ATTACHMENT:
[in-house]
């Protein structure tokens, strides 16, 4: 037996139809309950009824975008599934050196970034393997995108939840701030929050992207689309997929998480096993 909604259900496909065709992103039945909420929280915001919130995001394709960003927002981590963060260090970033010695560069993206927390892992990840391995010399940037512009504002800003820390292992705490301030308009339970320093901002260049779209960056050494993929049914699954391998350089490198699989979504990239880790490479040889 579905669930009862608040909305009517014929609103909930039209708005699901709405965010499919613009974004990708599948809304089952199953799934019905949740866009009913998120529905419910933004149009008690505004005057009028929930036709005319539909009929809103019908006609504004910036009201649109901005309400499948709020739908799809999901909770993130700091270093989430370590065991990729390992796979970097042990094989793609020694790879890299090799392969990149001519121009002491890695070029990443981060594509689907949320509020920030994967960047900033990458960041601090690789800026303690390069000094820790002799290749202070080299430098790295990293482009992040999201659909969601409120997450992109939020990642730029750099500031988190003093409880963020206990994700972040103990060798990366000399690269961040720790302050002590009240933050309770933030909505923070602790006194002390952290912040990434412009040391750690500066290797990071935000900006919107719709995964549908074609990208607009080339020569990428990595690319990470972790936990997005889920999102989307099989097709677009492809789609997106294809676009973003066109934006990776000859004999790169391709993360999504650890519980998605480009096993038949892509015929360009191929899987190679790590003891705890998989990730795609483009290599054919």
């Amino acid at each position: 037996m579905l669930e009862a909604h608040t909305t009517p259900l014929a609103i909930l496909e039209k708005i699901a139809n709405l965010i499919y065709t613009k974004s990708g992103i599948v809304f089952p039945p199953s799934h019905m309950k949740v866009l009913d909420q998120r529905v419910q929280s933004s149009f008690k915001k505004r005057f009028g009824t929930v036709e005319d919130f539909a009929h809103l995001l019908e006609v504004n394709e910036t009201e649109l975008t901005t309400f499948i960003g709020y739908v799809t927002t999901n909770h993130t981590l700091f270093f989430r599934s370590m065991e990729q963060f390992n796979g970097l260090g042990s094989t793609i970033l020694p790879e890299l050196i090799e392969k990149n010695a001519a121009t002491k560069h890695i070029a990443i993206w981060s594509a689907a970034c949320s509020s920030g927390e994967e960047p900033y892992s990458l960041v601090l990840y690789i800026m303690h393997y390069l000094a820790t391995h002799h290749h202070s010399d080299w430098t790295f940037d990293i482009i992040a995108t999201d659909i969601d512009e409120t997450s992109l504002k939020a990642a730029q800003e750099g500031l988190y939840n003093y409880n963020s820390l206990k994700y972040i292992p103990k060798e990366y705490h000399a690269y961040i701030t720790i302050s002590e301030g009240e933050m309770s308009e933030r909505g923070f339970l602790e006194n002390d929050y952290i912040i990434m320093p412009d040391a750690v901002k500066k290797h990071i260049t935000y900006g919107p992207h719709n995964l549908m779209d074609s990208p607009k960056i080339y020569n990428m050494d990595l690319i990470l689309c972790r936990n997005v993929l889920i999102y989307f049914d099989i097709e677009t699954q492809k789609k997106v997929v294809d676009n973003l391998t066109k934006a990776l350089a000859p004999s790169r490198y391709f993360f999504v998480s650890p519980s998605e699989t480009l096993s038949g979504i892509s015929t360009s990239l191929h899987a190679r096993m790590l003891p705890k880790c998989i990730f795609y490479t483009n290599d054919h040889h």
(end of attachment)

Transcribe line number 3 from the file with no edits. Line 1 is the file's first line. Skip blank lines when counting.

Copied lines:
């Amino acid at each position: 037996m579905l669930e009862a909604h608040t909305t009517p259900l014929a609103i909930l496909e039209k708005i699901a139809n709405l965010i499919y065709t613009k974004s990708g992103i599948v809304f089952p039945p199953s799934h019905m309950k949740v866009l009913d909420q998120r529905v419910q929280s933004s149009f008690k915001k505004r005057f009028g009824t929930v036709e005319d919130f539909a009929h809103l995001l019908e006609v504004n394709e910036t009201e649109l975008t901005t309400f499948i960003g709020y739908v799809t927002t999901n909770h993130t981590l700091f270093f989430r599934s370590m065991e990729q963060f390992n796979g970097l260090g042990s094989t793609i970033l020694p790879e890299l050196i090799e392969k990149n010695a001519a121009t002491k560069h890695i070029a990443i993206w981060s594509a689907a970034c949320s509020s920030g927390e994967e960047p900033y892992s990458l960041v601090l990840y690789i800026m303690h393997y390069l000094a820790t391995h002799h290749h202070s010399d080299w430098t790295f940037d990293i482009i992040a995108t999201d659909i969601d512009e409120t997450s992109l504002k939020a990642a730029q800003e750099g500031l988190y939840n003093y409880n963020s820390l206990k994700y972040i292992p103990k060798e990366y705490h000399a690269y961040i701030t720790i302050s002590e301030g009240e933050m309770s308009e933030r909505g923070f339970l602790e006194n002390d929050y952290i912040i990434m320093p412009d040391a750690v901002k500066k290797h990071i260049t935000y900006g919107p992207h719709n995964l549908m779209d074609s990208p607009k960056i080339y020569n990428m050494d990595l690319i990470l689309c972790r936990n997005v993929l889920i999102y989307f049914d099989i097709e677009t699954q492809k789609k997106v997929v294809d676009n973003l391998t066109k934006a990776l350089a000859p004999s790169r490198y391709f993360f999504v998480s650890p519980s998605e699989t480009l096993s038949g979504i892509s015929t360009s990239l191929h899987a190679r096993m790590l003891p705890k880790c998989i990730f795609y490479t483009n290599d054919h040889h």